The Spanish Home Office announced yesterday that, from next week, a special exclusive service for British residents is being set up at ‘extranjeria’, the immigration office where EU residents need to register to be residents, in order to help those UK expatriates living in the Balearics register before the UK leaves the European Union in theory at the end of next month.
According to the Home Office sources, there are an estimated 25,000 Britons living in the Balearics of which 15,000 are registered which means that some 10,000 have yet to complete their paperwork and could face losing their European rights in Spain post Brexit.
In anticipation of yet another surge in demand, three extra civil servants are going to be on duty and on hand to only help British residents.
In March, when Brexit was due to have happened, extranjeria reported a deluge of applicants and was initially unable to cope.
However, with the 31 January deadline now looming, the Home Office is taking precautions in order to make the process as easy and as quick as possible for those Britons who have, as yet, failed to have registered.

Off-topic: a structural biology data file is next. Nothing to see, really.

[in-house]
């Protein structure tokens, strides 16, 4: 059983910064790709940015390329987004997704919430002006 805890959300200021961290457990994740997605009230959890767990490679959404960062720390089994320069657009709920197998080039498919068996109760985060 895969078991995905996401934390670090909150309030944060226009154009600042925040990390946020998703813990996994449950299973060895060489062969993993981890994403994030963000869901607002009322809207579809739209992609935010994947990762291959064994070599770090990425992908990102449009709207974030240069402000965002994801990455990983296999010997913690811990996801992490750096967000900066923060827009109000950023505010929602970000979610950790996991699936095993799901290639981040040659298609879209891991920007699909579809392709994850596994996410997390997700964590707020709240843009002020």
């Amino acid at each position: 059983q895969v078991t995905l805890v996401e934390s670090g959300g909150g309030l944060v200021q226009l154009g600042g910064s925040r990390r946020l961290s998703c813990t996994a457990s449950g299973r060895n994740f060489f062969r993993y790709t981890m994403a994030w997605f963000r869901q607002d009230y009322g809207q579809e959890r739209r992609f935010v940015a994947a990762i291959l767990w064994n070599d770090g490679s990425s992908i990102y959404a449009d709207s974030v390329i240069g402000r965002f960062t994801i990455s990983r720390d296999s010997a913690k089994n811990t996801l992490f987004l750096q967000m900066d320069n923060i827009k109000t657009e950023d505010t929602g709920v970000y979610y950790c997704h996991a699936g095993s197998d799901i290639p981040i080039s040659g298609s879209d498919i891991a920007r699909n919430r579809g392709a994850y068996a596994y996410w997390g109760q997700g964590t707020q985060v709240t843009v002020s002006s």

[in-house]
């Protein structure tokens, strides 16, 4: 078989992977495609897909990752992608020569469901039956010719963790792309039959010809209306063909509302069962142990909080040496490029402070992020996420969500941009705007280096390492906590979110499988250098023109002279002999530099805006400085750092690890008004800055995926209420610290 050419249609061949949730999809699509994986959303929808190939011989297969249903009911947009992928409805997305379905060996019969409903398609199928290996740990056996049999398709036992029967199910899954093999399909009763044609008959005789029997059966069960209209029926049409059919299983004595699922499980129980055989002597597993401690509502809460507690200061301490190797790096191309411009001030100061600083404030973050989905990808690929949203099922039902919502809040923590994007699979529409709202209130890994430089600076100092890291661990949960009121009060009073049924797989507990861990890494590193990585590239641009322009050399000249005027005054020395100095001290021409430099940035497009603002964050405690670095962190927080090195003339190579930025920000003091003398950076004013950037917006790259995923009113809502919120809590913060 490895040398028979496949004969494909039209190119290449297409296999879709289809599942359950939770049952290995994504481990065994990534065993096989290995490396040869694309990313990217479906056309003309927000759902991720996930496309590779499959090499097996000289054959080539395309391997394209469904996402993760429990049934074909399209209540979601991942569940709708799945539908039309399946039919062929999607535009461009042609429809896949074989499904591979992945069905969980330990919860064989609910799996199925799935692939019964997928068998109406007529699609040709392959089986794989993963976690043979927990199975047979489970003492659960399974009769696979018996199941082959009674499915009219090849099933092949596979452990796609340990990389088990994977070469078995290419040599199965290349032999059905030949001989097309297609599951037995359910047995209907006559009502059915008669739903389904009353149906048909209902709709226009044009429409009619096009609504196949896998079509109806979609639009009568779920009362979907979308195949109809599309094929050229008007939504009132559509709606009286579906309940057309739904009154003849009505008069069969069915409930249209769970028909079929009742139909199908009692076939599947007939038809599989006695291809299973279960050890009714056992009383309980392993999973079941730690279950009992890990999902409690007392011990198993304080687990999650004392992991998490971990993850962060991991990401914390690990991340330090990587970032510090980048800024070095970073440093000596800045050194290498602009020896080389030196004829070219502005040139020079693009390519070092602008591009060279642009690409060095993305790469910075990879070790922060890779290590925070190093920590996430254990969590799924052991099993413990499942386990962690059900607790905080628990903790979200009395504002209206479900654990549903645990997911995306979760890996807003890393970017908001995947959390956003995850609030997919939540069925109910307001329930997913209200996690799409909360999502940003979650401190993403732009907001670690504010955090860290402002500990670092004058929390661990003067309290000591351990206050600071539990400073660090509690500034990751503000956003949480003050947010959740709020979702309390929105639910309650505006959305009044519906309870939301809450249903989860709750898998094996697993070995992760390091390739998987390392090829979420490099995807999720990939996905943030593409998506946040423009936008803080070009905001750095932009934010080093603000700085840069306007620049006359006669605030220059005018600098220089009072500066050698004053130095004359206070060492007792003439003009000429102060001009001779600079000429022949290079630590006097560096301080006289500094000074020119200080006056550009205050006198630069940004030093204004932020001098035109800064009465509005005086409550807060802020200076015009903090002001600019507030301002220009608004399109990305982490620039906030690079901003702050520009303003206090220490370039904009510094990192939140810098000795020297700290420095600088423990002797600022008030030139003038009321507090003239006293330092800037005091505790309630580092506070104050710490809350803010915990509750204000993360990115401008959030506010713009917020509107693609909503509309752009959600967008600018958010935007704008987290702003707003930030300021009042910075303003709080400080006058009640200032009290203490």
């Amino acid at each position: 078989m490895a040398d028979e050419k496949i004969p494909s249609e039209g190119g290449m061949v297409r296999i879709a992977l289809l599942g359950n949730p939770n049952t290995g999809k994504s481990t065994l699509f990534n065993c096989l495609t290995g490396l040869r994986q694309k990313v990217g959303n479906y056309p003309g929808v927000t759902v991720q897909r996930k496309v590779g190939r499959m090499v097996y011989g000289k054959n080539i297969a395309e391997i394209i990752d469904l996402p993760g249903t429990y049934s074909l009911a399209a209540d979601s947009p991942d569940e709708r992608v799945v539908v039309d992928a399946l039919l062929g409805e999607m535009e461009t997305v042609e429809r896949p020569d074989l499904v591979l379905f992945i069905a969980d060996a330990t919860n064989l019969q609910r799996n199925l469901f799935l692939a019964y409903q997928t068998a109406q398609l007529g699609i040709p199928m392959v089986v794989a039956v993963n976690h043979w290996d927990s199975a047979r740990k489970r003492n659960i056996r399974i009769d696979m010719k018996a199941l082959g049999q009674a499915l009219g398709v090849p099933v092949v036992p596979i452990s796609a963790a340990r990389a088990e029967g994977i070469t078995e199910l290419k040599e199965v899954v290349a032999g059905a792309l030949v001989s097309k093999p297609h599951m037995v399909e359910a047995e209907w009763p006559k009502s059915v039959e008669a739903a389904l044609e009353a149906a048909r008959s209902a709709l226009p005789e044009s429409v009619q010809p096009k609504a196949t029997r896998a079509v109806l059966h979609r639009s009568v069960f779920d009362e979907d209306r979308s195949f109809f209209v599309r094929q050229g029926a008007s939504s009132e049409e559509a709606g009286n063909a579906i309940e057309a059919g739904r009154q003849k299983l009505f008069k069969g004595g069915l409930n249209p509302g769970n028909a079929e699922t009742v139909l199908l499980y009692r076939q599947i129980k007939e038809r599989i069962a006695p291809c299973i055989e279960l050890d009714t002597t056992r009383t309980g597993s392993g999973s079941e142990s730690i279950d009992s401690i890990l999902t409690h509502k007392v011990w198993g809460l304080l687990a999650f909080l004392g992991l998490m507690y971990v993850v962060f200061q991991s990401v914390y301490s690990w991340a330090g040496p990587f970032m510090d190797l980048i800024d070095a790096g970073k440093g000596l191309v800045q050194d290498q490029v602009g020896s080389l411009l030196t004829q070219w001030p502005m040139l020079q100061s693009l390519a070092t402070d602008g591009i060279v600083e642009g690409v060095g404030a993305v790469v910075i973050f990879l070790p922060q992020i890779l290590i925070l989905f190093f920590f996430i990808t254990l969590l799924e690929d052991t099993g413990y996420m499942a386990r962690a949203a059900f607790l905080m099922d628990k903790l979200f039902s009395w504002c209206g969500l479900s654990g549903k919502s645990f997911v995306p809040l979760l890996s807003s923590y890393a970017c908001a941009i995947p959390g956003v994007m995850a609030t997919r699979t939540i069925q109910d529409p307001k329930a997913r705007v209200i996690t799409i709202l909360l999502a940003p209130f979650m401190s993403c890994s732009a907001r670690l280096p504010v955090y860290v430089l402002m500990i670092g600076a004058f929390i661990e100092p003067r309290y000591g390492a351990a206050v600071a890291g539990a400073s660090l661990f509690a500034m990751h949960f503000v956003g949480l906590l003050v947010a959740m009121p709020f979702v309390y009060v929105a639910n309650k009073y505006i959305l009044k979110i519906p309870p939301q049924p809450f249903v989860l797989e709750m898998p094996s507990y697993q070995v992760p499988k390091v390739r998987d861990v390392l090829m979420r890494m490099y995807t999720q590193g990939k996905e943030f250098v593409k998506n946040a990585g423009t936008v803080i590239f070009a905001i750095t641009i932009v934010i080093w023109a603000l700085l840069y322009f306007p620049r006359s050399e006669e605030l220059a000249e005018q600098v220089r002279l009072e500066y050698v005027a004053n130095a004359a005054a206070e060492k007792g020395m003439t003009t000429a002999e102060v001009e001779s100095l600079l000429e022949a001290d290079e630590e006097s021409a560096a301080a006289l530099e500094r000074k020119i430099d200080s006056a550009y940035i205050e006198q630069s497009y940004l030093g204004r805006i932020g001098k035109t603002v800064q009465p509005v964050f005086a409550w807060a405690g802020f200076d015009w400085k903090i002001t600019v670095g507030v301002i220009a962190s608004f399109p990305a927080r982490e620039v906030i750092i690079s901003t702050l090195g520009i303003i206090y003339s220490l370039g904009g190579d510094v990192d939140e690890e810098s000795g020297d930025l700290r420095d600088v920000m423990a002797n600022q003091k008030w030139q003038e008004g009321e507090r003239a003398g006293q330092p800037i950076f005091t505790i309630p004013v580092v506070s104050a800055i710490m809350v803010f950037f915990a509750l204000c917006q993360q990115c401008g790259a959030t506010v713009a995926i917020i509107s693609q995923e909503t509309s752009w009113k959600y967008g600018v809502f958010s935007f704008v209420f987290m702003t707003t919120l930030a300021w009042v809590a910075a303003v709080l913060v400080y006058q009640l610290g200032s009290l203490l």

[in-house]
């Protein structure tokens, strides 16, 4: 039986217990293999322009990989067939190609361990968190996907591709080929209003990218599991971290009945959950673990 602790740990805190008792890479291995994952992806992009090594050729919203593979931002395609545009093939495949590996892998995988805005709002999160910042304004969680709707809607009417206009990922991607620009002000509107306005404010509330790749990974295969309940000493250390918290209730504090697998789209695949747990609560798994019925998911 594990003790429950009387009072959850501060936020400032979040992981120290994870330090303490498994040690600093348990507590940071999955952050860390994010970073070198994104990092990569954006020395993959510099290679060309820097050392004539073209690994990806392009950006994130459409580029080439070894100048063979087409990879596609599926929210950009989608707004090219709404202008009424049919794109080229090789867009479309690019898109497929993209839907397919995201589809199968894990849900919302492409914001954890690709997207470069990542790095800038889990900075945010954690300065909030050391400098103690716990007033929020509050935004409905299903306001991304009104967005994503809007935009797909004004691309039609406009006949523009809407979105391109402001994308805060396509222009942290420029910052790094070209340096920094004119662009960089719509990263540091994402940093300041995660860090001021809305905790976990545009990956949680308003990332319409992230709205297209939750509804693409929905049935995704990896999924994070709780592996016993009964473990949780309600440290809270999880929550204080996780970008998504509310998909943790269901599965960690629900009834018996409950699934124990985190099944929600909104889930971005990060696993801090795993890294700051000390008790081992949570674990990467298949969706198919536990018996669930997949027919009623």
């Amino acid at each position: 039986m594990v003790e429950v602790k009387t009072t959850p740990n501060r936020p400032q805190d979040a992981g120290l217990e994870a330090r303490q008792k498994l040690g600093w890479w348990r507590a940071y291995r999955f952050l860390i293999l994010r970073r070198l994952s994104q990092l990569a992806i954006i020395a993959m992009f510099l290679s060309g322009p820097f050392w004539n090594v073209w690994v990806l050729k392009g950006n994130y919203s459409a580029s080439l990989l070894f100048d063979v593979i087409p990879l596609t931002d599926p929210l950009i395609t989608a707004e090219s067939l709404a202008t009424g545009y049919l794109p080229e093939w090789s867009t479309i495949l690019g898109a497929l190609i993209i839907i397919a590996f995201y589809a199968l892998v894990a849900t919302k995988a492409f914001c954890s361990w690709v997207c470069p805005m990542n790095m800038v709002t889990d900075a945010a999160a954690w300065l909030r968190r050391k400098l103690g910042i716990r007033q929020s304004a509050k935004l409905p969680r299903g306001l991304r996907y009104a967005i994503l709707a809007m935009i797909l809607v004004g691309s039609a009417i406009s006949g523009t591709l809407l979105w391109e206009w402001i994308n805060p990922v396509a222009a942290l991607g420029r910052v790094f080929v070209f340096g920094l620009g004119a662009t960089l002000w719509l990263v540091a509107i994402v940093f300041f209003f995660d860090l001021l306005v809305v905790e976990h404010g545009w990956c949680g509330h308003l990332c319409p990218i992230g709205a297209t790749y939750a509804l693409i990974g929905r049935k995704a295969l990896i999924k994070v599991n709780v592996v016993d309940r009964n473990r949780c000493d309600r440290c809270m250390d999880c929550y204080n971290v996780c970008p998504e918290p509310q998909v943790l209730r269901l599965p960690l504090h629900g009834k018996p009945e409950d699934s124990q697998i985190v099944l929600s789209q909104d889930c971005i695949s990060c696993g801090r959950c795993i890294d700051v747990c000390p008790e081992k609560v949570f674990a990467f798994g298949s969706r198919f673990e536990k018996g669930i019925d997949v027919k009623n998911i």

The same also applies to those residents who have not exchanged their UK driving license for a Spanish one, as required by law.
Furthermore, Home Office sources also underlined the need for all registered British residents to make sure that they have now outstanding debts or payments on their Balearic properties or tax office come Brexit day.
The lack of clarity over Brexit has already prompted many British citizens to register with the Spanish authorities – either at an immigration office or at a designated local police station.
There are now 365,967 Britons officially registered in Spain.
Figures provided by the Home Office reveal that the numbers are rising at an accelerating rate, and it is likely that they will go up even more quickly immediately before and after the new Brexit deadline - although the Spanish authorities want the vast majority to have their situation in order before Brexit.
Besides those Britons who have been officially resident in Spain for years, there is also a floating population of UK nationals, some of whom only spend part of the year in the country. There are, of course, also those who reside in Spain on a permanent basis but have failed to make their residence official as they were already guaranteed enough rights thanks to their home country’s membership of the EU.
“Some had probably not thought of doing it, but with Brexit it is important to get residency papers,” Home Office sources said.
This is the message that the British Embassy and the various consulates across Spain have been trying to drive home over the past few years as part of an on going campaign on social media and regular meetings with expatriates up and down the country.
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